Activist investor Carl Icahn Wednesday called for eBay to do just that, in contrast to his request in January for the company to spin off the entire holding.
Although eBay rejected Icahn's call, it remains an interesting idea.
Icahn's latest message to eBay shareholders says that if eBay sells a small portion of its PayPal holding, then PayPal can retain the benefits of being a stand-alone stock while also maintaining the efficiencies of being a part of its parent.
A partial separation of a hot subsidiary company is not a new idea. Back in 2007, EMC (EMC) spun off 15% of VMware (VMW). VMware has since multiplied in value more than 100 times what EMC originally paid to acquire it.
VMware makes software that allows a computer to run different operating systems, or several versions of the same operating system simultaneously, enabling corporations to improve the efficiency of the computers in their data centers and reduce spending on hardware, electricity and maintenance over time.
Many investors believed that the true value of VMware was lost when it was part of EMC because of the stock market's tendency to undervalue the stocks of conglomerate businesses.
VMware doubled in price the first few months after the initial public offering, but suffered the same downturn in share price as other U.S. companies during the 2008 financial crisis.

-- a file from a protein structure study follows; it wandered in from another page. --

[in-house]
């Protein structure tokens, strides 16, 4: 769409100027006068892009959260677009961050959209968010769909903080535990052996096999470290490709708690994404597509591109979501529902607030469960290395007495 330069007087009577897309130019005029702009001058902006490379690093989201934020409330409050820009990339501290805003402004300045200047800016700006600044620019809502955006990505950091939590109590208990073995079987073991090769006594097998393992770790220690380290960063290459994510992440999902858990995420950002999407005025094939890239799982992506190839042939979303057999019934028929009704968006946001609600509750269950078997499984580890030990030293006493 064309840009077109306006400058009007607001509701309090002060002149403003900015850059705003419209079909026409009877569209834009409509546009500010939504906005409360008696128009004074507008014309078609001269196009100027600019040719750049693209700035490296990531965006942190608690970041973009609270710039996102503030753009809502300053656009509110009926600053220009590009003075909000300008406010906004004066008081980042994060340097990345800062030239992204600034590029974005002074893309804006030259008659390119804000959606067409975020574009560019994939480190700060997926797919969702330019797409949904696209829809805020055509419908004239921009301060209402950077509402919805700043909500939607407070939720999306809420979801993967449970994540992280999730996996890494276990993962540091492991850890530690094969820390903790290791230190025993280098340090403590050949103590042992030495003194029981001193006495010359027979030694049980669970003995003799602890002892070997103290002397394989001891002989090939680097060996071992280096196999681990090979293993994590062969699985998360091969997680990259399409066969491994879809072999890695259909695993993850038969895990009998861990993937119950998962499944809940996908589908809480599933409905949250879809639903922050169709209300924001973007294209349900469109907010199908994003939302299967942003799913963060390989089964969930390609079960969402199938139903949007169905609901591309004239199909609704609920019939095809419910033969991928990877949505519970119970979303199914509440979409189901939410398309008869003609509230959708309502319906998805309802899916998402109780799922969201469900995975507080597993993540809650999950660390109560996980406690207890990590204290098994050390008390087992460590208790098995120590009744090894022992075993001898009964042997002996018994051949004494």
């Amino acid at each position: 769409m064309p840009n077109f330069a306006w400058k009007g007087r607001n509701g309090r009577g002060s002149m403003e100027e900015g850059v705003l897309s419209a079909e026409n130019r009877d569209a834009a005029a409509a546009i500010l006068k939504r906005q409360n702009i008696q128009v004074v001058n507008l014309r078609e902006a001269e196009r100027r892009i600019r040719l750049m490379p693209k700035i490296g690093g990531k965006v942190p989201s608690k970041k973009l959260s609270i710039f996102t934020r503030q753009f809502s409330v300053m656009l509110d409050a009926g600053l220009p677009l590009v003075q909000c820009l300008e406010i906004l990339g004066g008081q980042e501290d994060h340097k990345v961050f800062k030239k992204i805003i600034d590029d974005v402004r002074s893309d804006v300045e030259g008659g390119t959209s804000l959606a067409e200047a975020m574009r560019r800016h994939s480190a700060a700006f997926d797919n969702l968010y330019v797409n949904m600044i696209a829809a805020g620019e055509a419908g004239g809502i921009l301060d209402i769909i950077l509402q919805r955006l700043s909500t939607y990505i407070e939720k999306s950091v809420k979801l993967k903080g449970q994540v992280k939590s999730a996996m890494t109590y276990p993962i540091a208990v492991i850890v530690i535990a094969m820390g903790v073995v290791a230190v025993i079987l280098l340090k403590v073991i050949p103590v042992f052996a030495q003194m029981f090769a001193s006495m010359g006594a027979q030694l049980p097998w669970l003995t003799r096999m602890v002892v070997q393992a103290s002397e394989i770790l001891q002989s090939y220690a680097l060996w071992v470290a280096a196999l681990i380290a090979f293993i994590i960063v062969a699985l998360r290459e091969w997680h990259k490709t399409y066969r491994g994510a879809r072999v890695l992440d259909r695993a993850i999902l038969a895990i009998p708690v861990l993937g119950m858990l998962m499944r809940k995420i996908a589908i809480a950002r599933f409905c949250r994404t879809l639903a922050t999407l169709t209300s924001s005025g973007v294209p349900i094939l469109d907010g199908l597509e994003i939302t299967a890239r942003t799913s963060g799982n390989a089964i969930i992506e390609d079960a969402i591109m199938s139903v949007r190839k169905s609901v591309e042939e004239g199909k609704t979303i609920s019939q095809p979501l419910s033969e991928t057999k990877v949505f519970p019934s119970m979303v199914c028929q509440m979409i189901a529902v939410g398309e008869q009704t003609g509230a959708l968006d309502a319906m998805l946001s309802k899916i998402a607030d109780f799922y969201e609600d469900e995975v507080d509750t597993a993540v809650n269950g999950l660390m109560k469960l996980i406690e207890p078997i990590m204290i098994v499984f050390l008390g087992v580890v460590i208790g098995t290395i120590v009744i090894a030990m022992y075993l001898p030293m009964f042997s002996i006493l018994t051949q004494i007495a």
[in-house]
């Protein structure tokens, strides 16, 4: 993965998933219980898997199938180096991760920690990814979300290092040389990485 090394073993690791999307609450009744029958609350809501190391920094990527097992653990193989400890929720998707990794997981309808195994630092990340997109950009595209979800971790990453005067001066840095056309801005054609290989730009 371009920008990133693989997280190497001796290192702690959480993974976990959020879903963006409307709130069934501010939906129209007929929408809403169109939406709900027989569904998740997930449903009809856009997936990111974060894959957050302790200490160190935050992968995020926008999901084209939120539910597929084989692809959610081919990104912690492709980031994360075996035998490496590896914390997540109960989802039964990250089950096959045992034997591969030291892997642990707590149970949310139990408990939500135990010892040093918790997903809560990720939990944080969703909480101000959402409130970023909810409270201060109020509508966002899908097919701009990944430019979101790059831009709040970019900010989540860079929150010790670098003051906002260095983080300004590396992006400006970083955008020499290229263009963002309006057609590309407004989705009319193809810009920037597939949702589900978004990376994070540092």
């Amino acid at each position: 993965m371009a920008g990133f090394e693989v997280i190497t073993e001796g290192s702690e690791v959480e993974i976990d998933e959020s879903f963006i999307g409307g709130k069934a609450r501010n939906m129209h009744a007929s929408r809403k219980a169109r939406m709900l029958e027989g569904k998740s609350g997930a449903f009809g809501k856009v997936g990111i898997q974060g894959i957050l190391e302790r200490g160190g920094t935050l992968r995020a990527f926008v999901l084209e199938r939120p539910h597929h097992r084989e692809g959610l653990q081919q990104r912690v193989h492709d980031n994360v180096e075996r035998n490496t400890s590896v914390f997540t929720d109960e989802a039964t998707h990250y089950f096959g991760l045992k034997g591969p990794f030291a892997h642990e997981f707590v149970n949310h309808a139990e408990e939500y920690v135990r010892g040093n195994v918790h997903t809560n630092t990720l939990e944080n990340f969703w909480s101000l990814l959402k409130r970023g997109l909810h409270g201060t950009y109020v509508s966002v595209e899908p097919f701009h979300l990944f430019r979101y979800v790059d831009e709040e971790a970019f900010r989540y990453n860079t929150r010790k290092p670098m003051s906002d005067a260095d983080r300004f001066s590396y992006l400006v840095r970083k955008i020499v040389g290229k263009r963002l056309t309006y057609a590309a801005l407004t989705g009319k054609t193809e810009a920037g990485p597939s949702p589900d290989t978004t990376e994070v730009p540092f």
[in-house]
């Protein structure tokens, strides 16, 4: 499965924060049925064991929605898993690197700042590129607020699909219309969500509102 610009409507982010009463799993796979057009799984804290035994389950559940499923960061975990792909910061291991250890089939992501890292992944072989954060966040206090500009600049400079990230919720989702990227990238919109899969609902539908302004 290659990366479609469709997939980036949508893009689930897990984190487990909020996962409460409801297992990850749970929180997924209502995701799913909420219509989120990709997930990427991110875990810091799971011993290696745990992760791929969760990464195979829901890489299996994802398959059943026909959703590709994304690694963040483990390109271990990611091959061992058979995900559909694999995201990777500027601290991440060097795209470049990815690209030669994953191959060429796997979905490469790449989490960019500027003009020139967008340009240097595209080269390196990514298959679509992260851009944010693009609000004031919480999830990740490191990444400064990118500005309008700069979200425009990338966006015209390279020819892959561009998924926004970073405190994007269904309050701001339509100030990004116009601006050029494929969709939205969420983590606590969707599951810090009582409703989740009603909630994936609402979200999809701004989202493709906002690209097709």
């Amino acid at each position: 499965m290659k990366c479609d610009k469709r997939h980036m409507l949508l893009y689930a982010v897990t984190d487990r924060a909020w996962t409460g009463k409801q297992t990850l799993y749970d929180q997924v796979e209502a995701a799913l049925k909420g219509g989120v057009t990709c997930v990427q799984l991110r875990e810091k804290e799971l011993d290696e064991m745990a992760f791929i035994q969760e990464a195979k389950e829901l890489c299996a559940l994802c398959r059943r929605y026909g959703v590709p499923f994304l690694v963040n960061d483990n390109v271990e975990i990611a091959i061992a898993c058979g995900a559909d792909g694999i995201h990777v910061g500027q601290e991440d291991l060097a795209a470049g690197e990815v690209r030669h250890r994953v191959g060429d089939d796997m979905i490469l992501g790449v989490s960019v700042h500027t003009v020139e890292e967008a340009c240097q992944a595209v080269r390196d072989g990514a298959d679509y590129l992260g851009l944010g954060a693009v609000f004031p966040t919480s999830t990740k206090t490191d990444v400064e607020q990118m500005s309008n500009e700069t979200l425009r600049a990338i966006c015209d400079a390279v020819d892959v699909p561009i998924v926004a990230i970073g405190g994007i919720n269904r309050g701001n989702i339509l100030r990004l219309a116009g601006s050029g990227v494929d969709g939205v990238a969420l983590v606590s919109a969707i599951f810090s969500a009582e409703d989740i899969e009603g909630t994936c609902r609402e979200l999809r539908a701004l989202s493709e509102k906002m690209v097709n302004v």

Since the downturn, however, the stock has risen to a market cap of $47 billion, making it worth more than 100 times the $365 million that EMC originally paid to acquire it in 2004.
If eBay follows the path of EMC and spins off a small portion of PayPal, it could generate substantial cash to help improve other areas of its core business.
EMC used its VMware payout to expand its workforce and improve salaries, while Icahn stated that the proceeds of the PayPal sale would give the company much-needed cash that could possibly fund future acquisitions.
eBay purchased PayPal in 2002 for $1.5 billion. In my view, if eBay did a partial spinoff, the combination of unlocking PayPal's stand-alone value and trader hype could lead the payment company's new shares to grow significantly.
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At the time of publication, the author had no positions in any of the securities mentioned.
This article represents the opinion of a contributor and not necessarily that of TheStreet or its editorial staff.